I do faint therefore.

'When to the new eyes of thee
All things by immortal power,
Near or far,
To each other linked are,
That thou canst not stir a flower
Without troubling of a star;
When thy song is shield and mirror
To the fair snake curled pain,
Where thou dar'st affront her terror
That on her thou may'st attain
Persean Conquest; seek no more,
O seek no more!
Pass the gates of Luthany,
Tread the region Elenore! ~ Francis Thompson


   4 Integral Yoga
   1 Psychology
   1 Mythology

   2 Sri Aurobindo

0.10 - Letters to a Young Captain, #Some Answers From The Mother, #The Mother, #Integral Yoga
  Sweet Mother,
  I often remember a poem by Francis Thompson and
  its refrain:

01.13 - T. S. Eliot: Four Quartets, #Collected Works of Nolini Kanta Gupta - Vol 02, #Nolini Kanta Gupta, #Integral Yoga
   Eliot's is a very Christian soul, but we must remember at the same time that he is nothing if not modern. And this modernism gives all the warp and woof woven upon that inner core. How is it characterised? First of all, an intellectualism that requires a reasoned and rational synthesis of all experiences. Another poet, a great poet of the soul's Dark Night was, as we all know, Francis Thompson: it was in his case not merely the soul's night, darkness extended even to life, he lived the Dark Night actually and physically. His haunting, weird lines, seize within their grip our brain and mind and very flesh

1.02 - The Refusal of the Call, #The Hero with a Thousand Faces, #Joseph Campbell, #Mythology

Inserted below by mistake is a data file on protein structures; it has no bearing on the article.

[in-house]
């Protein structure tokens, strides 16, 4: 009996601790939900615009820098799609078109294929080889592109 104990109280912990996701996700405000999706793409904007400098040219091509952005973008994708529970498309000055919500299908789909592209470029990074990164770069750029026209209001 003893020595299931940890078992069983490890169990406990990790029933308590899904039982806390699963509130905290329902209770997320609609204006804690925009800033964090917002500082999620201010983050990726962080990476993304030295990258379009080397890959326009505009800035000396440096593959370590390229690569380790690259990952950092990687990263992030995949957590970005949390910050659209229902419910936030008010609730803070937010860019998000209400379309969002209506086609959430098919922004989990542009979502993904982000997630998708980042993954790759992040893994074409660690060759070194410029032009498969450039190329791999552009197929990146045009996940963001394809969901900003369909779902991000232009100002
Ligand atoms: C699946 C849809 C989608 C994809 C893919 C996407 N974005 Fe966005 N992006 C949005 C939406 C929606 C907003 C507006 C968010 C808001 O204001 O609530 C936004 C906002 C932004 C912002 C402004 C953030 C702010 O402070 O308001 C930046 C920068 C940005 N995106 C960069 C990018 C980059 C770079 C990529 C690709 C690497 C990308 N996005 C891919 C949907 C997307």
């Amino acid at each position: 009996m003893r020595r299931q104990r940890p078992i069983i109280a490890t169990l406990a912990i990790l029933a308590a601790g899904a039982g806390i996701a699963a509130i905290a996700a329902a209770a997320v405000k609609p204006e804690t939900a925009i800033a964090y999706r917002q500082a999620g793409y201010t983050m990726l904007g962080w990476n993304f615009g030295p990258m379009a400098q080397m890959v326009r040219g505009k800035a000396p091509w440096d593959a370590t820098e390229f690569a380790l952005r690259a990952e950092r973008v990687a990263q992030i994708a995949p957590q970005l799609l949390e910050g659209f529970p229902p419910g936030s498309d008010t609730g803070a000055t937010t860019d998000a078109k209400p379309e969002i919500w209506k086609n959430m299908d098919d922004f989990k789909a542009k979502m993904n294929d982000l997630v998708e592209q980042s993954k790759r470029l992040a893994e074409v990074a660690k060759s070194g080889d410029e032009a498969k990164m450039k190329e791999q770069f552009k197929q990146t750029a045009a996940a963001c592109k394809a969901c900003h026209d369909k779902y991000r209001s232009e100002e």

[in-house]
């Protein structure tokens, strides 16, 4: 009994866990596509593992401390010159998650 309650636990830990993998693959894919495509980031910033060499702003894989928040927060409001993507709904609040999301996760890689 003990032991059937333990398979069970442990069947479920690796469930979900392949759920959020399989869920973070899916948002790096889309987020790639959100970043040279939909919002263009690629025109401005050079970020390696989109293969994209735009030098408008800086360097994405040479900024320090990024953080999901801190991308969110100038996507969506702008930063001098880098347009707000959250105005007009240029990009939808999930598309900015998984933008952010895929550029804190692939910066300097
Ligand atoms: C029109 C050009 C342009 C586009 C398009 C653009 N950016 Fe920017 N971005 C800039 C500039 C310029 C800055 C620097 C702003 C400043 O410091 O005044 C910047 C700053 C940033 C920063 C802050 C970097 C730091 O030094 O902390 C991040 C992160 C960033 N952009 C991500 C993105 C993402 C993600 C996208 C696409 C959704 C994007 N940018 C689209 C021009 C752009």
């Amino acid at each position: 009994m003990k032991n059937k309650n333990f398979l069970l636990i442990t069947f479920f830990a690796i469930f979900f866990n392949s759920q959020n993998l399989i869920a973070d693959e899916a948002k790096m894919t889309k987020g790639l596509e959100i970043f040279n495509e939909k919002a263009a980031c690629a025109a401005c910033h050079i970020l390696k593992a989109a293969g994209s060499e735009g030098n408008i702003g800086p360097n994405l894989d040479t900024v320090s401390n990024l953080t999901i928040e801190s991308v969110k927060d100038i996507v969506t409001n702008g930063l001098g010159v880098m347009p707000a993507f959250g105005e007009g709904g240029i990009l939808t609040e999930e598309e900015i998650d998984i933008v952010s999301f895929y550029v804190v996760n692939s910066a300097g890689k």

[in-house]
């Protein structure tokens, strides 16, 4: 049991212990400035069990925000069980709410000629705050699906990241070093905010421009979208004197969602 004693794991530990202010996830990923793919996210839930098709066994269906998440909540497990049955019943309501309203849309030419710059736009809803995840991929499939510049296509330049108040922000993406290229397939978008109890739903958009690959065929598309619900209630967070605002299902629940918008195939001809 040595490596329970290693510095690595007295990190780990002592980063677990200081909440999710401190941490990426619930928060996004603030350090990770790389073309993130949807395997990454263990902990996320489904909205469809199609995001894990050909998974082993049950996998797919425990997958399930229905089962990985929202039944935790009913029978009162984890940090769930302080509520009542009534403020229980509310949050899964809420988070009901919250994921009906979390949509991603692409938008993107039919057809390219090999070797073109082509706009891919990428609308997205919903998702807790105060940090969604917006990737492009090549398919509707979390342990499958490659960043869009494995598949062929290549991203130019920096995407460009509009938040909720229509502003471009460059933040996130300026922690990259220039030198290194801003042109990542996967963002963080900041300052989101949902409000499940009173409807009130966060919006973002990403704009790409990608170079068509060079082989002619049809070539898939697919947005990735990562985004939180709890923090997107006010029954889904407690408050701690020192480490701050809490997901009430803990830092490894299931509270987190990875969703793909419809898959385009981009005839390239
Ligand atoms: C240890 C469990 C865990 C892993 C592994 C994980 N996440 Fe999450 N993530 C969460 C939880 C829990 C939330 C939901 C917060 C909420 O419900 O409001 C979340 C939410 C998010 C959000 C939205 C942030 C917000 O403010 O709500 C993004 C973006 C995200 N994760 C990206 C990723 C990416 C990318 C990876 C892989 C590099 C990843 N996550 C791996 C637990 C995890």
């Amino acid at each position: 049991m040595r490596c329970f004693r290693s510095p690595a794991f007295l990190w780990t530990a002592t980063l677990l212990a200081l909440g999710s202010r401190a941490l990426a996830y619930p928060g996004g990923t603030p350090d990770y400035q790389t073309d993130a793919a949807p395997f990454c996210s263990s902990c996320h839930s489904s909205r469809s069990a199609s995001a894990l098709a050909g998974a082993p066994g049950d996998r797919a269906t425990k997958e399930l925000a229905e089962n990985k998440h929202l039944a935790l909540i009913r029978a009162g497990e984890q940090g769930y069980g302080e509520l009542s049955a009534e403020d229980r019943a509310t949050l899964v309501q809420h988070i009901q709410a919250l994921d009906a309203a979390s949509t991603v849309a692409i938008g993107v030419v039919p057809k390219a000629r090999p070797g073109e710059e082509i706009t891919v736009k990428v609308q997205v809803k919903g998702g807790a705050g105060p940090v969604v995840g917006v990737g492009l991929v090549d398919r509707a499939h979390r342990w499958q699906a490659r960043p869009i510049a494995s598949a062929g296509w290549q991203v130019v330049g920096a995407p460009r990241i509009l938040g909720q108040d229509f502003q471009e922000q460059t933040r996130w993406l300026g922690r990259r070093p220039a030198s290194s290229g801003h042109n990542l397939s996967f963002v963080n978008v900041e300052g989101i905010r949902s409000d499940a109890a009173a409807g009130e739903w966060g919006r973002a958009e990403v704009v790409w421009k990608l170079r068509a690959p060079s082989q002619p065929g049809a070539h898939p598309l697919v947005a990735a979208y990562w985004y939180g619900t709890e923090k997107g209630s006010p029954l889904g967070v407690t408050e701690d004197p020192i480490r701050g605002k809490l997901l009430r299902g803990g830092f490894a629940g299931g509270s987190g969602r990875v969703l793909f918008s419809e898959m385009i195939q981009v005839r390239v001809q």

Francis Thompson, The Hound of Heaven, opening lines.

1.12 - The Superconscient, #Sri Aurobindo or the Adventure of Consciousness, #Satprem, #Integral Yoga
  the vibration is almost palpable, so strong is its presence. Yet this is not an illumined vibration; it does not come from above the head but from the heart. Moreover, it has nothing to do with the meaning of the lines; the words are merely the garments of the vibration. Whereas this line by Francis Thompson issues straight from the illumined mind:

2.05 - On Poetry, #Evening Talks With Sri Aurobindo, #unset, #Philosophy
   Sri Aurobindo: Take Francis Thompson's "Hound of Heaven". Everybody does not understand it. Does it follow that Thompson is not a great poet? Or take the Upanishads. They deal with one subject only and have one strain. Can we say, therefore, that it is not great poetry?
   Disciple: I had a talk with X and he asks: How can Francis Thompson be called a great poet because he has written one poem "The Hound of Heaven" which is great?

Talks With Sri Aurobindo 1, #unset, #Sri Aurobindo, #Integral Yoga
  can't be a great poet unless you write like me!" (After a short pause) Take,
  for instance, Francis Thompson's "Hound of Heaven". How many people
  understand and appreciate it? Does it follow that Thompson is not a great
  NIRODBARAN: Dilip asks whether Francis Thompson can be called a great

Talks With Sri Aurobindo 2, #Talks With Sri Aurobindo, #unset, #Philosophy
  of you. In drama one is concerned with drawing characters with life and its
  reactions. I suppose what he wants is something more like Francis Thompson's poetry.
  PURANI: And Gerard Hopkins?


IN WEBGEN [10000/9]
Psychology Wiki - Willard_Van_Orman_Quine
Wikipedia - Category:Willard Van Orman Quine
Wikipedia - Willard van Orman Quine
Wikipedia - Willard Van Orman Quine -- American philosopher and logician
Wikipedia - Word and Object -- 1960 book by Willard Van Orman Quine
Willard Van Orman Quine

change font "color":
change "background-color":
change "font-family":
change "padding":
change "table font size":
last updated: 2021-08-18 17:32:28
383261 site hits